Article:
When I asked Kelly whether she would consider her very popular ghost tours an art form, she explained, “Many tour guides are great and proficient, but some elevate that to something different.  In the case of a ghost tour, the guide needs to do more than just relate a narrative, or exchange dates and times etc. He or she needs to connect with the audience, use voice, mannerisms, words and tone to create an experience that enthralls, entertains, but also makes them lose themselves in that experience.  The tent poles of a story can be told by anyone, but it takes more to make people step outside themselves and let themselves get lost for a few minutes in a fantastic tale.  Someone who can do that is an artist.”


Ghost tours cater to the occult, revel in crimes and spirits, and are ideally suited for a night on the town.  Historic tours highlight architecture, changes in city landscape and the politics behind statues and public art.  Building tours celebrate the grandeur and scope of the structure.  Walking tours cover ground and the participation is felt in the company of others.  Mural tours cover graffiti, and large and small wall art in public and hidden outdoor spaces.  National Park tours can be found in the obvious but also in New Orleans and Boston Patriot’s Trail.  There are now tours for every niche imaginable, in a large way, these cater to vibe of a place, showcasing a landscape and imparting ‘personal’ knowledge.  There is always something to see.


In Seattle recently, our Food Tour guide for Pike Place Market, Chef Eric, was a great help in encouraging our tour group to frequent the generous stalls he had given us tastes from, what a natural selling tool and synergistic.  He was also a chef himself, a long-time resident of Seattle and an outgoing personality, enjoying himself as well as his guests, bringing out stories from them as well.  The participatory nature of his immersion into Seattle history while we were standing in the middle of the Market on a sunny morning was infectious. The value-added nature of the tour was evident, he even guided everyone to other tours, or restaurants he personally recommended in any price range or neighborhood.  Kelly also uses her tours to encourage her guests to return, to other tours or events, like the upcoming Krampus Festival she started.  Krampus, a horned, anthropomorphic figure from pre-Christian Alpine folk-lore, rewards the good and punishes the bad children around the Christmas holidays and has grown in stature in the US as family fun.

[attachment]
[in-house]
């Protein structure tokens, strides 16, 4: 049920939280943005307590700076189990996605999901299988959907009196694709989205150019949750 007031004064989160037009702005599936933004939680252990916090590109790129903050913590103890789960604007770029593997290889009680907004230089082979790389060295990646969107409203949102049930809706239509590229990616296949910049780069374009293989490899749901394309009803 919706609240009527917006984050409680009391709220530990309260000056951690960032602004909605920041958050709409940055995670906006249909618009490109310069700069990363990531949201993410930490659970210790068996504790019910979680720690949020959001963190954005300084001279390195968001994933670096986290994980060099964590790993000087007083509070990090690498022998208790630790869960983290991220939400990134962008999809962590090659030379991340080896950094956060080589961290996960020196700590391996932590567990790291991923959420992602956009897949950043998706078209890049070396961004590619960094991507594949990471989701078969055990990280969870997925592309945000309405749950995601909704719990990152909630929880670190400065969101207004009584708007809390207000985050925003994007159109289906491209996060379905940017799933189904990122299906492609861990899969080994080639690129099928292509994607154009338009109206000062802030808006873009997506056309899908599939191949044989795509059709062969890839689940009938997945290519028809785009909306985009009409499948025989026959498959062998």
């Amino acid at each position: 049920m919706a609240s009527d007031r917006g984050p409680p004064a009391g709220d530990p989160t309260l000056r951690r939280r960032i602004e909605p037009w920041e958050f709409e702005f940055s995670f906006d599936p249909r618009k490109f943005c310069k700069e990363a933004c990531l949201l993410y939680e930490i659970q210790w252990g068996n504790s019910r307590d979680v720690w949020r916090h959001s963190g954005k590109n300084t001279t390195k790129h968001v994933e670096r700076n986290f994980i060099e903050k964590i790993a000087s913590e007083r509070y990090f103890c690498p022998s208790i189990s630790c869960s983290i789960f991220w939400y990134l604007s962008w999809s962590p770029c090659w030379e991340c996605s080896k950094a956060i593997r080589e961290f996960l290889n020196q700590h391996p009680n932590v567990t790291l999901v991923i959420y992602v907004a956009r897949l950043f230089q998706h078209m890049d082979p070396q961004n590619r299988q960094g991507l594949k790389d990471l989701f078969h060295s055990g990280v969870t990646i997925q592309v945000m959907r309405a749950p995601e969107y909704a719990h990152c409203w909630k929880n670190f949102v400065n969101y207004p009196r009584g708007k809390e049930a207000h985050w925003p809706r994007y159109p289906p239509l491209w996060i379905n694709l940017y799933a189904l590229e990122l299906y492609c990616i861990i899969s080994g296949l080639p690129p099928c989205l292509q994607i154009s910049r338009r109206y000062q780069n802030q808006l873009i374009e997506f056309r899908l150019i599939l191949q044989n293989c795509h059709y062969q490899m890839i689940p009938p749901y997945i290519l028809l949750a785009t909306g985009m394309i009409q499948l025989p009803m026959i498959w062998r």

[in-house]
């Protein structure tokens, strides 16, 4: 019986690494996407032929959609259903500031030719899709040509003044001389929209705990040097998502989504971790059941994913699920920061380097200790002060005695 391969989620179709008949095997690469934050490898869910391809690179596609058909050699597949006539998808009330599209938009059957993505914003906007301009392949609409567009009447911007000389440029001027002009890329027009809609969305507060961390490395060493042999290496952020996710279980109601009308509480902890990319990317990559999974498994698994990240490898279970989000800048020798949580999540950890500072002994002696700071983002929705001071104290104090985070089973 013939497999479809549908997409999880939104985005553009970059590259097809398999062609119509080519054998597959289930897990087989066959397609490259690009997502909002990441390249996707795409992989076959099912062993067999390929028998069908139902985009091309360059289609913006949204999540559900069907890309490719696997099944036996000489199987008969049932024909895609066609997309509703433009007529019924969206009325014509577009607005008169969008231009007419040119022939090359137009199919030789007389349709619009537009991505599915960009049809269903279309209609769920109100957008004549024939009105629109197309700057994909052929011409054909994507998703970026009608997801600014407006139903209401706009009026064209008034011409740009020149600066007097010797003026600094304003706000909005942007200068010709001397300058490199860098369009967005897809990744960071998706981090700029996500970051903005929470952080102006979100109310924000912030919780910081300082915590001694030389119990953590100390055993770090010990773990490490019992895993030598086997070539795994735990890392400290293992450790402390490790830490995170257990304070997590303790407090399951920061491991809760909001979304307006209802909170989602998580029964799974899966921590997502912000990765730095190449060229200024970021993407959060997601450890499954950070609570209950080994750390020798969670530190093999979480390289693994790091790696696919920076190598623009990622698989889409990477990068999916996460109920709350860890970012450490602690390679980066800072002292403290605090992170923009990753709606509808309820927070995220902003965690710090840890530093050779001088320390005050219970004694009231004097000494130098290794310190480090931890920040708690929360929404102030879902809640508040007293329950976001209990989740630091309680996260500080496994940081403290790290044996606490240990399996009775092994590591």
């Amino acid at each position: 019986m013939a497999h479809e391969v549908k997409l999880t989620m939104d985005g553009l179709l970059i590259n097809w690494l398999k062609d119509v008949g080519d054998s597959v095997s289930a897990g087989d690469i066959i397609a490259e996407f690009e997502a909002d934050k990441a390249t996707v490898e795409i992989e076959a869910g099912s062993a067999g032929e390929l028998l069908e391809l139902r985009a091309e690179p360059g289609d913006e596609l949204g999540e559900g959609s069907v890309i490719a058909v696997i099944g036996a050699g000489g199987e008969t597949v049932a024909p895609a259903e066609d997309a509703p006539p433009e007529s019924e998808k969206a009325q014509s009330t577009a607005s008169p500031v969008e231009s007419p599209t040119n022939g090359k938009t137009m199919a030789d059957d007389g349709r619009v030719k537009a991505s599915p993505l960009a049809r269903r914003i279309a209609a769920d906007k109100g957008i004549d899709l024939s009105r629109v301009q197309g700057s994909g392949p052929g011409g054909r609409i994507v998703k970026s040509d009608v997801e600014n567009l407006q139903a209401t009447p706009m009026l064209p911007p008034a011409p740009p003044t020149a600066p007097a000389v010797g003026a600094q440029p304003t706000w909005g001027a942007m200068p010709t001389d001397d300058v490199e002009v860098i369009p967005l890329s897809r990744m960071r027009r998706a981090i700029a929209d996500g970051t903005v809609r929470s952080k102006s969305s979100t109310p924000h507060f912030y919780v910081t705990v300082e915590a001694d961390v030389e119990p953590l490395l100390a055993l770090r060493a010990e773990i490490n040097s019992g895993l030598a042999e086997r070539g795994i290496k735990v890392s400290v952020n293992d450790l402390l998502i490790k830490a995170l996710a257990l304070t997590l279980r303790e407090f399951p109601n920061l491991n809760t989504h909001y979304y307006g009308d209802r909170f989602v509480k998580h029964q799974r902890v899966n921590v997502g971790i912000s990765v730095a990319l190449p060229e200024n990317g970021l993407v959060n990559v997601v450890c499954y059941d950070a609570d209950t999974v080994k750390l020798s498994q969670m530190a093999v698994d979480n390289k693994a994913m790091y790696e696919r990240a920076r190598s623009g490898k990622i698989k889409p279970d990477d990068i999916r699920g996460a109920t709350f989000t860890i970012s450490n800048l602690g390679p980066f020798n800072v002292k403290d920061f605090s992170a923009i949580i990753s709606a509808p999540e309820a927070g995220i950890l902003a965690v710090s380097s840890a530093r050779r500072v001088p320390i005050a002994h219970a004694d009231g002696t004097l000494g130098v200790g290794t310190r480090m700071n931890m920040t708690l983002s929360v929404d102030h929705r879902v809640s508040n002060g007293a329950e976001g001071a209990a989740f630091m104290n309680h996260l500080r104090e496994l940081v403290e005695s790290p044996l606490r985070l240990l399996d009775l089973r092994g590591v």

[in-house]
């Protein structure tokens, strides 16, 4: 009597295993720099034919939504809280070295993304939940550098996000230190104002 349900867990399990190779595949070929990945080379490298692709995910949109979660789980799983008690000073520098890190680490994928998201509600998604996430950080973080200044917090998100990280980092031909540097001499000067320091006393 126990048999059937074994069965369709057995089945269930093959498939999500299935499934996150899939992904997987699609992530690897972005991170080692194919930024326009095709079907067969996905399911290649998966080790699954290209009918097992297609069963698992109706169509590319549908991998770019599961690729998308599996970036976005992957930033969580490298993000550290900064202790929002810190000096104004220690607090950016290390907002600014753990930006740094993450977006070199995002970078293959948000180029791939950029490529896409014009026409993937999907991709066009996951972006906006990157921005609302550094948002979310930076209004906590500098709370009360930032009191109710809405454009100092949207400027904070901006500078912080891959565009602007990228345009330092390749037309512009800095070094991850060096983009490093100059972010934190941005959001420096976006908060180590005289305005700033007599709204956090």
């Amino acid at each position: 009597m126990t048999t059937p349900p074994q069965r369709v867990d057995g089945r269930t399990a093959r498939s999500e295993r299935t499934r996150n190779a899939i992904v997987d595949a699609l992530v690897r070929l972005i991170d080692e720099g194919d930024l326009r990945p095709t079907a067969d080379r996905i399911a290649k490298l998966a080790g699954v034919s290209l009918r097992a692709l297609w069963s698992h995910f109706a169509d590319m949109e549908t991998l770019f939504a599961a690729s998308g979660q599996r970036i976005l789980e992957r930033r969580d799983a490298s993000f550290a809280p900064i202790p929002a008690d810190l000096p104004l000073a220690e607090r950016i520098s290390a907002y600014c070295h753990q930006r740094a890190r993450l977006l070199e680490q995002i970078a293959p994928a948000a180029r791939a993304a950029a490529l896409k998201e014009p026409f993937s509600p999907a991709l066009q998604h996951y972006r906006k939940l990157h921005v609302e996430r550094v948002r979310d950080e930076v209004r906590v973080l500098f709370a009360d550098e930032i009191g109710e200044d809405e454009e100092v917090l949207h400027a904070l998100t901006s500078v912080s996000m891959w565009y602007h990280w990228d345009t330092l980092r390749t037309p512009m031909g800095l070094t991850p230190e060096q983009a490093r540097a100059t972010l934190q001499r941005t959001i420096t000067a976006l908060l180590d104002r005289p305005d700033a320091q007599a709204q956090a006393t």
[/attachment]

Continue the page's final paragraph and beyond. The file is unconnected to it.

In Cleveland, we were guided by a very helpful Visitor Center representative to experience, a spectacular art museum (free), a cemetery with the largest Tiffany window in the US and 2 walking tours.  What made these tours special was that the tour guide was aided by actors in period costumes, at 2 stops along each tour.  Portraying famous city residents who invented, developed or were influential in shaping the city, these additional characters made the city’s history come alive in the first person words of those who had ‘lived it’.  Tours give life to the history, helping those in attendance experience the city through the eyes of the guides.


New York City’s Up Close Broadway Tours during the pandemic started back outdoors and were in operation even before the theaters re-opened.  Of course, an ex-actor, John, gave our tour to a group of theater lovers and out of towners desperate for something related to their beloved Great White Way.  Who knew how many theaters there were on 42nd street?  Or the actors who were most notable of their times?  And what about those developers who designed the spaces to their audiences preferences – a roof top petting zoo and clever interior routes to make the best use of the busy street’s entrances and exits.  We were unexpectedly immersed, on the busy sidewalks, and we never walked more than around the block.  This tour guide made his talk into the artform of a great storyteller, WE were breathless when he was done with his 90 minutes.

Kathy Kelly (center) during Krampus event
Visitors touring during Krampus